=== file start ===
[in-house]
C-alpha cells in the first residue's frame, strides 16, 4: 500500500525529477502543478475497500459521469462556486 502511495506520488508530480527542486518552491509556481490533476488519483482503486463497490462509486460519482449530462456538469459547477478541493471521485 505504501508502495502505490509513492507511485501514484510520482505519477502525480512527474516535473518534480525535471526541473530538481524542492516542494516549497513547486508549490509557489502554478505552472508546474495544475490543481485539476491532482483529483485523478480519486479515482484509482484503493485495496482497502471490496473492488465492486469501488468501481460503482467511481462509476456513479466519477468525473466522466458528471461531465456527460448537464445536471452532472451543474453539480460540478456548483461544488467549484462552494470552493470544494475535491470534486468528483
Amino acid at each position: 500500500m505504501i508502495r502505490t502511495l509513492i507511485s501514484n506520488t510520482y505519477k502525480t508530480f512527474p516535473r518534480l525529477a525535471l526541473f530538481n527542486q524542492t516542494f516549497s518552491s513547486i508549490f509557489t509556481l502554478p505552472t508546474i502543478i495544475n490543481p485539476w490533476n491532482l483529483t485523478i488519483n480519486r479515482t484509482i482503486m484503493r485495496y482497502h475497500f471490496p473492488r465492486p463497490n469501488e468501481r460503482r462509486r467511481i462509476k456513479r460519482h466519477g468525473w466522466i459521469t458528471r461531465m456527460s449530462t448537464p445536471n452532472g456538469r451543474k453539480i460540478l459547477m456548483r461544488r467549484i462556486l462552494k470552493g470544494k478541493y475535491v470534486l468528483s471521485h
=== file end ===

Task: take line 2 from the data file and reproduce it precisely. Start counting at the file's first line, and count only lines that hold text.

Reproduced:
C-alpha cells in the first residue's frame, strides 16, 4: 500500500525529477502543478475497500459521469462556486 502511495506520488508530480527542486518552491509556481490533476488519483482503486463497490462509486460519482449530462456538469459547477478541493471521485 505504501508502495502505490509513492507511485501514484510520482505519477502525480512527474516535473518534480525535471526541473530538481524542492516542494516549497513547486508549490509557489502554478505552472508546474495544475490543481485539476491532482483529483485523478480519486479515482484509482484503493485495496482497502471490496473492488465492486469501488468501481460503482467511481462509476456513479466519477468525473466522466458528471461531465456527460448537464445536471452532472451543474453539480460540478456548483461544488467549484462552494470552493470544494475535491470534486468528483